I wrote a similar post two years ago about my Breast Cancer journey. Most of this is a re-hash about my very personal feelings about breast cancer and the treatment, not awareness.
I’m not sure why October has been designated for so-called “Breast Cancer Awareness”, probably for fundraising and the very publicized Susan G. Komen 3 Day walk, but my most memorable moments in October are the trees turning to autumn colors, my husband’s birthday, and Halloween, not Breast Cancer. Soon enough there is ensuing rush of things to do and places to go, leading up to and including Thanksgiving and Christmas. The daylight hours may be short, but the ‘to do’ list of the last two months of the year are full and hectic. It is also the time of year I have to get the dreaded mammogram and follow-up with an oncologist and surgeon.
It has been eleven years since I finished breast cancer treatment. My breast cancer journey has been relatively easy when compared to what others endure or don’t survive. Some cancer patients call themselves survivors. I don’t. I see myself as someone who has thrived regardless of the bump in the road that was Breast Cancer.
It was a big friggin’ bump, but a bump, not an earth shattering devastating event that derailed life as I knew it.
Wait, yes, it did derail it to a degree, but I got back on track. I did what had to be done and moved on with my very busy and noisy life.
After several lumpectomies over the course of two years, the diagnosis came from my surgeon that ‘we’ found some breast cancer. I like that he uses the first person plural when discussing my condition, it’s a bond in a weird way, that he’s in this with me. From the time of that phone call through the next surgery and other events that were mostly complications from treatment, my surgeon always discusses things with me as if we’re partners planning on the next move. It’s comfort and support that makes that hard decisions not so hard and gives me confidence that I’m doing o.k. It’s been a good twelve plus years that is almost like a good marriage.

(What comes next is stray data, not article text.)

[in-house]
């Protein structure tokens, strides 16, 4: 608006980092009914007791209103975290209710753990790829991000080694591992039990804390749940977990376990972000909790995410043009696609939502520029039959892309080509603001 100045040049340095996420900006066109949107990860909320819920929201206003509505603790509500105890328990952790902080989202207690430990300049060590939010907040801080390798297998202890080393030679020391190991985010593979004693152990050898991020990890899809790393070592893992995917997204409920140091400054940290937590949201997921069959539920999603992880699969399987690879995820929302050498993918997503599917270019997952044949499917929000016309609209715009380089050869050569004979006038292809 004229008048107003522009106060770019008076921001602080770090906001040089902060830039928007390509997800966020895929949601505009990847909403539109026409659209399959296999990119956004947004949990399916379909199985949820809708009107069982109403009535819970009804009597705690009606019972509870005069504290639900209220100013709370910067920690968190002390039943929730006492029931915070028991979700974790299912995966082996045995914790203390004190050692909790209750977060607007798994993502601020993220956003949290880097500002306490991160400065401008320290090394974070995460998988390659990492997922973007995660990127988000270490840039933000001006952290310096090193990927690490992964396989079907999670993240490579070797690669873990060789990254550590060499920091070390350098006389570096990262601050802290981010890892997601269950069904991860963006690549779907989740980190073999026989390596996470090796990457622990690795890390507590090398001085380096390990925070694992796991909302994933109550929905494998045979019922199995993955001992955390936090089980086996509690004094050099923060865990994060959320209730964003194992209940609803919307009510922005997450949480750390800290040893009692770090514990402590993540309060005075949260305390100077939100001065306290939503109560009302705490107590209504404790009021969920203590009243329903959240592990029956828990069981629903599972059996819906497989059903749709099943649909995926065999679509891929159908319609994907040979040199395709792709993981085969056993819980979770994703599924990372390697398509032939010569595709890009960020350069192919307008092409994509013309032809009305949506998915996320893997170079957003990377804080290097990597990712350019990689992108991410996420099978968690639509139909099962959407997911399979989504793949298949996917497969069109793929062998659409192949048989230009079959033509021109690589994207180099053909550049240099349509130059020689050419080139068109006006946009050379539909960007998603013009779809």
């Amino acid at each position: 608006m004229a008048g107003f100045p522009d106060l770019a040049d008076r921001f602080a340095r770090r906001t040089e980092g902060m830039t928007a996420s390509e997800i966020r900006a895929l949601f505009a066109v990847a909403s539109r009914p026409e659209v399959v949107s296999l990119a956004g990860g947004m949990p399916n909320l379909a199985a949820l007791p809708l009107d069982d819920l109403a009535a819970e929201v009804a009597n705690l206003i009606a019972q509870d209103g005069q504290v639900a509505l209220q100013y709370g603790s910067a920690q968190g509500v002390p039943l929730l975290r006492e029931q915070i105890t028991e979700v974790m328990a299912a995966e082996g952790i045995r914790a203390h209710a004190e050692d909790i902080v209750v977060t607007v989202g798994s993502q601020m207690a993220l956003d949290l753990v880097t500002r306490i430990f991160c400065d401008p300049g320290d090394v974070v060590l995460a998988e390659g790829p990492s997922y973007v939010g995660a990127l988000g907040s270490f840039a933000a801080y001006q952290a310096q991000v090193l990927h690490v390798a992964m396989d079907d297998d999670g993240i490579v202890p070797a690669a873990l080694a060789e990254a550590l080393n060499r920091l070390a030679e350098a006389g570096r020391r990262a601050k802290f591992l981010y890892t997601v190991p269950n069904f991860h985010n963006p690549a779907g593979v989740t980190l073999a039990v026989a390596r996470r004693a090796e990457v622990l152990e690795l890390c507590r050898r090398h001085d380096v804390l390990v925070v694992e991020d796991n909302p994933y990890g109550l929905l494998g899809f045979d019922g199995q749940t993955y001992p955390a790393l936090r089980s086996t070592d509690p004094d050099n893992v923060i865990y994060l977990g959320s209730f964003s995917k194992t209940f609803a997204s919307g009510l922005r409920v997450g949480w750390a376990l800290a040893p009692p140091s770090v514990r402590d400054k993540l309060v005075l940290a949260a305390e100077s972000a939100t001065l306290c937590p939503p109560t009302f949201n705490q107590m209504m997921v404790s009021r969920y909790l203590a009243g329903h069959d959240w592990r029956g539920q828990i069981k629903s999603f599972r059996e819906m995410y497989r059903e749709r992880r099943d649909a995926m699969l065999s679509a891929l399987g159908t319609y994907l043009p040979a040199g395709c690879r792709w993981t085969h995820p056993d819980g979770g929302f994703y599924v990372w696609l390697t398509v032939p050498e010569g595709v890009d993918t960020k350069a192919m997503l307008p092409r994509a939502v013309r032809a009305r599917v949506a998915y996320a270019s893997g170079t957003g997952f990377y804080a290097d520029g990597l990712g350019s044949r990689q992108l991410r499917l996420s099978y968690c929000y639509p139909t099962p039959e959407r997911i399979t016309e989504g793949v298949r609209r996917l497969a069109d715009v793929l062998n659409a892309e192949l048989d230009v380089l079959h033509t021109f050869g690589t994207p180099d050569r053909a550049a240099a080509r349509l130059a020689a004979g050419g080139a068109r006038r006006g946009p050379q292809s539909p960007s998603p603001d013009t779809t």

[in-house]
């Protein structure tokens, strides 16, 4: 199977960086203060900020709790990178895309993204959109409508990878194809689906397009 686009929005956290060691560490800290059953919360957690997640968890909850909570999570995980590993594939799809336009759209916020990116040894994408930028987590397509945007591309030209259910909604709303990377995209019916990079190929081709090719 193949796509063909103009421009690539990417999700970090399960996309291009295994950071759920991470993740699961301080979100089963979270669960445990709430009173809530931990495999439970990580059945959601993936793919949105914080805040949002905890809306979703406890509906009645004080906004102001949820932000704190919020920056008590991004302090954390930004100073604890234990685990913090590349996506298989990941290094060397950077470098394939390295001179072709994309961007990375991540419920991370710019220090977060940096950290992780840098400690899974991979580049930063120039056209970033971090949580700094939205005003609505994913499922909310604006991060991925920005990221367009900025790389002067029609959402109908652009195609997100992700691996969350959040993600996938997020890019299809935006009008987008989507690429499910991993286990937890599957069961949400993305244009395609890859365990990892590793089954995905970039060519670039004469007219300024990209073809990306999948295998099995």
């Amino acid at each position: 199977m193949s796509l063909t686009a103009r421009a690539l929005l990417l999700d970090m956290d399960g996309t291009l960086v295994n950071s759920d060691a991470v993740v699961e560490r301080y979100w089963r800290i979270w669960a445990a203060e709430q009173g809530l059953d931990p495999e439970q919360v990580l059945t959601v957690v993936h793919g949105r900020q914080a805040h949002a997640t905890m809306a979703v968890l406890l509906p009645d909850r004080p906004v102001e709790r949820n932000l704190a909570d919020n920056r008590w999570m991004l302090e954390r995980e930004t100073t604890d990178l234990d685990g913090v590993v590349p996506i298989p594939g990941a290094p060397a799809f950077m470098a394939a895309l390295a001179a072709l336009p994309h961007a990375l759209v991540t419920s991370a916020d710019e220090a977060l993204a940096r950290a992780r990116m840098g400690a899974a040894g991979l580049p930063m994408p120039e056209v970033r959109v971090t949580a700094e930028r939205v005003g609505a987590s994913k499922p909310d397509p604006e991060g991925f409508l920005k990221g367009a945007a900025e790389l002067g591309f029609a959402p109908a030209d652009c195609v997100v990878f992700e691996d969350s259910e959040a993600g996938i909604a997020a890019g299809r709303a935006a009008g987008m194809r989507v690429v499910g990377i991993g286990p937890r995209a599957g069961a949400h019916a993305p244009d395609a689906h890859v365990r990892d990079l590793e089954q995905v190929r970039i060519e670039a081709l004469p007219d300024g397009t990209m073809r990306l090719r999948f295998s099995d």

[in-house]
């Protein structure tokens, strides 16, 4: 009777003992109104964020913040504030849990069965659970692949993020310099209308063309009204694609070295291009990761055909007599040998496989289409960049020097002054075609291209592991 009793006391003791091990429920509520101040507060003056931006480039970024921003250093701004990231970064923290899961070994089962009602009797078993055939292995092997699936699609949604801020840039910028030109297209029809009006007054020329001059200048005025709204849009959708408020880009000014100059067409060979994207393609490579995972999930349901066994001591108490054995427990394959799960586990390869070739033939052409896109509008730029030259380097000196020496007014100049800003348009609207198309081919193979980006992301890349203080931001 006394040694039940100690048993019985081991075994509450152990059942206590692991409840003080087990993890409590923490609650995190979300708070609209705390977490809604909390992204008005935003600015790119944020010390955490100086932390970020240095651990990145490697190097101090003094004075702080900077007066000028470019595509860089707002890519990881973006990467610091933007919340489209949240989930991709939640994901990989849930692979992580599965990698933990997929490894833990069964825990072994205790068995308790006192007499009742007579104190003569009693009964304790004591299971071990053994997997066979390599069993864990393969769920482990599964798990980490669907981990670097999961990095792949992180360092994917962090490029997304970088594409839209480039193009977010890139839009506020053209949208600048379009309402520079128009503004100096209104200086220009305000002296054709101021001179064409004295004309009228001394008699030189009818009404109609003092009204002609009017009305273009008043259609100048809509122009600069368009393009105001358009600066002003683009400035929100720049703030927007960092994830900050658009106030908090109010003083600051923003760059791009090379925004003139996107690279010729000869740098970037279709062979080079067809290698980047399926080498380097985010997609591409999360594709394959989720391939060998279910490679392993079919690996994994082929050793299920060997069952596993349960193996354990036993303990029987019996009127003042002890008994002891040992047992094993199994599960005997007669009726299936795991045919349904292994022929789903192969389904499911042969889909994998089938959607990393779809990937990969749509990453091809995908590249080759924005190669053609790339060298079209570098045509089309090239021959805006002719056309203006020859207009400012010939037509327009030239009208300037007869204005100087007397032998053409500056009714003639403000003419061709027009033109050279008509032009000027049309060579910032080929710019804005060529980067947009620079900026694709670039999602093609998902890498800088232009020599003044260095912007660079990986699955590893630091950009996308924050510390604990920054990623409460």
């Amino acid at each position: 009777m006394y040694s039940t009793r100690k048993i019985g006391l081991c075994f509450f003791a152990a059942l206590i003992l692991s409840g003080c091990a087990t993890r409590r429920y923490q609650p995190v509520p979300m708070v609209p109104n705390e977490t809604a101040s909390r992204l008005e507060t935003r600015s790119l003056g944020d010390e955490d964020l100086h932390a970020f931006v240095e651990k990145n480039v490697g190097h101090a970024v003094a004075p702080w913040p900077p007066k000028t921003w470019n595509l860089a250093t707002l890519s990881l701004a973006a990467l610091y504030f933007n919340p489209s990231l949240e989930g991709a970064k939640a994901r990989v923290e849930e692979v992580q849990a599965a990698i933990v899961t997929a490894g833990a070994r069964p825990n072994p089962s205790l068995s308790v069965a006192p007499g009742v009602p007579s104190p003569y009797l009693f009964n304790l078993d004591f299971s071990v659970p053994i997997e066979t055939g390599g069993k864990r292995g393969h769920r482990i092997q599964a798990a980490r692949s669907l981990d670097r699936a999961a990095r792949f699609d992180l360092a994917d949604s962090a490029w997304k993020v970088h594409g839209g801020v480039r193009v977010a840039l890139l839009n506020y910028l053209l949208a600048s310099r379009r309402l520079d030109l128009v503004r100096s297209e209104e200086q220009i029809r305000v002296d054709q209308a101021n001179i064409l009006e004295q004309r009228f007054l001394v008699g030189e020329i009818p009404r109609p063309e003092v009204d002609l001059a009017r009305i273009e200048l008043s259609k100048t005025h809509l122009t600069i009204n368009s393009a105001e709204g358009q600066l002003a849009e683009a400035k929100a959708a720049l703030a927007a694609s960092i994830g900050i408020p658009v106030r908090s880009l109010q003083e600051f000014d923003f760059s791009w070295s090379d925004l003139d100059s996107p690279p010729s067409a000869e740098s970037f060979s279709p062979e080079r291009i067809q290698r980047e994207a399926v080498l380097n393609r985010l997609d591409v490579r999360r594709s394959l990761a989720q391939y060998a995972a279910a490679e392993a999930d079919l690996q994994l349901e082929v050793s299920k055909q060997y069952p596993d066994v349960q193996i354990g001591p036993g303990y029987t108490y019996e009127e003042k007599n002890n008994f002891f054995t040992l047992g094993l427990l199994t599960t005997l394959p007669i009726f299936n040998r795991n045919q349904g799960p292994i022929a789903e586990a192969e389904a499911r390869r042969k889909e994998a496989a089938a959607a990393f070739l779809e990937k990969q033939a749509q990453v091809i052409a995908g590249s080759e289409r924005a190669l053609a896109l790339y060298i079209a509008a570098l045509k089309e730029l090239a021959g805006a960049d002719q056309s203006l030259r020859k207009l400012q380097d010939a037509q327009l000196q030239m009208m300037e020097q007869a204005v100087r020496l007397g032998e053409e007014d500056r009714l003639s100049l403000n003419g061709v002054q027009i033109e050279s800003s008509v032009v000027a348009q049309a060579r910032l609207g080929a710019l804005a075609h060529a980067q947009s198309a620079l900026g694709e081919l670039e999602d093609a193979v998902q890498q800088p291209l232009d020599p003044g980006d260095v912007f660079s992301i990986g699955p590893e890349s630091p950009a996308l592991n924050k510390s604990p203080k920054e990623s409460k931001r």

I’ve had a few different oncologists over the years, the last one doesn’t piss me off like some of the others. She seems to appreciate and genuinely sympathize with my concerns. Most importantly, she honors and respects the treatment decisions I make for myself. That’s not to say the previous doctors were not good physicians, they were better than ‘good’, some of the best in their field of expertise. I am blessed to have been treated by very capable and top-notch doctors and while medicine is certainly not a popularity contest, I want to like the person that is going to grope what’s left of my boobs, while I sit on an exam table, stripped to the waist with a tiny paper jacket hanging open in the front.
When the reality set in that my doctor visits were going to become a much more regular gig than an annual check-up, I insisted on a sheet to drape around me instead of the ill-fitting paper jacket that was designed to fit nobody I know. When I asked for the sheet instead of that stupid paper jacket, the nurse looked at me, smiled and simply got me a sheet. I have never had to suffer the indignity of that stupid paper jacket again. If a sheet is not already provided at each of my appointments, I ask for one.